Death of anton

As the cover indicates, this is a novel that focuses on a circus– Joseph Carey’s World-Famous Circus and Menagerie to be precise, which arrives in town for a number of performances. Also in town is Scotland Yard’s Detective Inspector Minto who is dealing with family problems (namely a younger sister with a penchant for trouble who insists on marrying a gormless vacuum cleaner salesman).

Detective Inspector Minto strikes up a conversation with a man in the hotel dining room, and the man, who is the circus clown Dodo, mentions, before he realizes that he’s confiding in a Scotland Yard police detective, that the circus is a hotbed of crime:

No, Mr Minto, if it’s crime you’re after. Carey’s is the place for it. Theft, immorality, blackmail-you’ll find all the pretties there.

This incident turns out to be significant when the circus lion tamer, Anton, is found dead in the lion cage. First appearances indicate that he was mauled to death, but in reality, he’s been murdered, and someone’s made a clumsy attempt to cover up the crime.

Minto becomes an instant fan of the circus, and when he’s also befriended by some of the circus workers, naturally he becomes embroiled in solving the crime. There’s no shortage of suspects. Scraping away the facade of the circus as some sort of ‘family,’ we see that there was some funny business between Anton and the womanizing owner, Joseph Carey who makes many enemies through his “amorous adventures.” Anton stirred the jealousy of a another circus performer, and there’s also Anton’s ex-partner, Miller, who was kicked out of the lion act. Before Anton’s murder, there’s a wonderful section which details Anton’s performance in the ring with the tigers, and the tension and very real threat of violence is well conveyed. Circus life may be non-traditional, but it’s also portrayed as slightly claustrophobic, distilled into a microcosm, full of rivalries and tensions. The married trapeze artists, Loretta and Lorimer are perfect examples of this; husband and wife squabble over her behaviour, and whereas an ‘ordinary couple’ might stew in silent rage, we see how trust is so important when you are swinging, passing from one trapeze bar to another, 100s of feet up in the air without a net below.  ‘Mistakes’ in timing are fatal, so trapeze performers need marital bliss or risk death.

The delight here comes in the humour, and we see the dynamics of the Minto family set within the construct of the crime. Early on in the novel, the murderer confesses to Detective Inspector Minto’s brother who is a priest. Father Minto won’t reveal the confessor and DS Minto wishes that his brother “had stuck to his original idea of becoming an engine driver.”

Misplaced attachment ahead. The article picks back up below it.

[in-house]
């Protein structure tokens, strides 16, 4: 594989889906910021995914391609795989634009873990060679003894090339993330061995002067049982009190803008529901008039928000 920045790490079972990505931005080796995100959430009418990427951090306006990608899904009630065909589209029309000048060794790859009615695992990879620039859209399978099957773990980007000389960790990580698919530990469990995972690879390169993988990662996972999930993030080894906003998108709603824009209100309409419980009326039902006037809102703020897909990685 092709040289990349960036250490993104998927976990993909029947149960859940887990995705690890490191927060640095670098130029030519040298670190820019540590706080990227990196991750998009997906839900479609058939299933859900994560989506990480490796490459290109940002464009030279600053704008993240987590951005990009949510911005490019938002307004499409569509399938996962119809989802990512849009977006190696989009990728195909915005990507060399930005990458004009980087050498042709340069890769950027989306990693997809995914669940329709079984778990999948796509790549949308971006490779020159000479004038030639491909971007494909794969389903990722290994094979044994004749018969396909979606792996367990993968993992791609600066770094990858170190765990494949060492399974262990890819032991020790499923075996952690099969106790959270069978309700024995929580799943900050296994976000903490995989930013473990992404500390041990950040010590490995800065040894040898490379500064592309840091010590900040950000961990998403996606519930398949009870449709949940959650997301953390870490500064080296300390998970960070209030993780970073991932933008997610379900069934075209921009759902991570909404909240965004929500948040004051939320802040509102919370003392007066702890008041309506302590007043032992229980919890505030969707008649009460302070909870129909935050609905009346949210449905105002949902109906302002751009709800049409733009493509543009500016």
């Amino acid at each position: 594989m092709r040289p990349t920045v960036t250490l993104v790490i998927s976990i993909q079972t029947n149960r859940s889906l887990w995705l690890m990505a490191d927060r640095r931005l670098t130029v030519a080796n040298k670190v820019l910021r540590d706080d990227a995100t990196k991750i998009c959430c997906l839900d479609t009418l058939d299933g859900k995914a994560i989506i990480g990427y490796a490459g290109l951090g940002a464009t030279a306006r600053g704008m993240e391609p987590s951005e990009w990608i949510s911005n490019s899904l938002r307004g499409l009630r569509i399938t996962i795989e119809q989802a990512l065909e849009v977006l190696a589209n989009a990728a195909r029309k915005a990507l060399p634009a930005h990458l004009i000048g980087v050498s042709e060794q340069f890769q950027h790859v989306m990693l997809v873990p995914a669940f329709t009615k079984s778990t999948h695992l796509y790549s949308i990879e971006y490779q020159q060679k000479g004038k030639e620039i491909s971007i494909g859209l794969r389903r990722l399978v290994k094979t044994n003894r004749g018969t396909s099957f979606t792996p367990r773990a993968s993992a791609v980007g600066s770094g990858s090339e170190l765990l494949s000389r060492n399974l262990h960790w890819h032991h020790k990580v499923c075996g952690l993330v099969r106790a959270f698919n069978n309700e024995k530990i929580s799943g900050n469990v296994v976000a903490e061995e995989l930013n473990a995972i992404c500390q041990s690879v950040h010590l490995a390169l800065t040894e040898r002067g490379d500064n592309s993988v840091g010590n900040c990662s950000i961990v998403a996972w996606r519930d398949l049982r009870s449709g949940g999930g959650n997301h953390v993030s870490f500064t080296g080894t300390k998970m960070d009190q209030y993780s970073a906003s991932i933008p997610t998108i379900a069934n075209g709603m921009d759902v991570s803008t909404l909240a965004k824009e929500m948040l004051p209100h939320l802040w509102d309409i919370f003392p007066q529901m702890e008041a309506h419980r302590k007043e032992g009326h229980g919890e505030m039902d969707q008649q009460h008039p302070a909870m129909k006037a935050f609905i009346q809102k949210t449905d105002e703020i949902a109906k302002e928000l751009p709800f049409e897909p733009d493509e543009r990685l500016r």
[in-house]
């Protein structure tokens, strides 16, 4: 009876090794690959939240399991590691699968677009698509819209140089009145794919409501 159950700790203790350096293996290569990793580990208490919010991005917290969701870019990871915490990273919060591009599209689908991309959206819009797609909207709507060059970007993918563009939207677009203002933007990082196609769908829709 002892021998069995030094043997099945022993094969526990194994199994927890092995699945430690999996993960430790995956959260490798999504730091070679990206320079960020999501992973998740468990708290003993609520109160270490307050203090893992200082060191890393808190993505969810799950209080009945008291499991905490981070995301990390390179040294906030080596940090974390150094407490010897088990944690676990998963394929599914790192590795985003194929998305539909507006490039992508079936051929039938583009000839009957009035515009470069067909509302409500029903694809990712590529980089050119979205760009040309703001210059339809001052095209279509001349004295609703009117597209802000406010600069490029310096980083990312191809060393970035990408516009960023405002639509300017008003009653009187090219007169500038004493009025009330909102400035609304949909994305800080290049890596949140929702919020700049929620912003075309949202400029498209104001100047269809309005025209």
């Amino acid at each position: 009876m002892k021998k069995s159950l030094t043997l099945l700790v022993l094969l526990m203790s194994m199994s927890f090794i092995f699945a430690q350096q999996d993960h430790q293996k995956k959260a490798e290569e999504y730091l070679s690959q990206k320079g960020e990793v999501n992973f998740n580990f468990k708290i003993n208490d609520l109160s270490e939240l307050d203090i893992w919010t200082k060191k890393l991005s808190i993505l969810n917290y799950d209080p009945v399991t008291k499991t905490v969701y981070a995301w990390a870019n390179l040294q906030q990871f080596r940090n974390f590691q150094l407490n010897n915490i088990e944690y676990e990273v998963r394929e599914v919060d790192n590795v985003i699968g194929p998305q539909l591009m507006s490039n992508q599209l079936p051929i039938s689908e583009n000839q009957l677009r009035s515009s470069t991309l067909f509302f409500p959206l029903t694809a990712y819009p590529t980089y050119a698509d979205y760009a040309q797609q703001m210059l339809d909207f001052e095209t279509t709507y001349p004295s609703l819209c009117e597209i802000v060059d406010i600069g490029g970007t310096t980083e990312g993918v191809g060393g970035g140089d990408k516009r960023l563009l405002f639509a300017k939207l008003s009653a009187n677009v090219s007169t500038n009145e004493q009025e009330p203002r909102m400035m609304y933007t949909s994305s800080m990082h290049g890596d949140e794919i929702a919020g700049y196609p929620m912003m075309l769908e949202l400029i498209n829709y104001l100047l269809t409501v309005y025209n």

I knew very early in this novel that I was going to love it. Here’s Minto questioning Mr. Carey

“What did you find?” asked Mr. Carey. He seemed a little worried about this.

“Never mind. And stop asking me questions. It’s most disconcerting. I’ve lost the place now–where were we? Oh yes. Anton, for the third and last time, was killed during the party–probably between midnight and one-thirty. So that anyone who wasn’t at the party at that time is under suspicion. Clark Gable, for instance. The Emir of Transjordania, for example. Or the Secretary of State for Foreign Affairs. Or you… You left the party about half past twelve, didn’t you? You’d any amount of time to do it. Much more time than Mr. Gable or the Emir of Transjordania. In fact I think we can safely wipe them out. I’m not so sure about the Secretary of State for Foreign Affairs. He might have been addressing a meeting in the district, and nipped over and done it.”

I follow several other crime bloggers and they all reviewed this novel enthusiastically too, so I’d say if you are at all interested in the Golden Age of Detective Fiction or British Library Crime Classics, give this one a go.

Cross Examining Crime

The Invisible Event

In Search of the Classic Mystery Novel

(I thought Catholic priests were required to report crimes as serious as murder so I looked it up and apparently they aren’t. They keep quiet about child abuse, so why was I surprised.)

Finally for animal lovers, the tigers don’t fare well, and reading the book was a painful reminder about the lives of some of the animals (and an argument for the closing of all animal acts.)

review copy

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Filed under Fiction, Melville Alan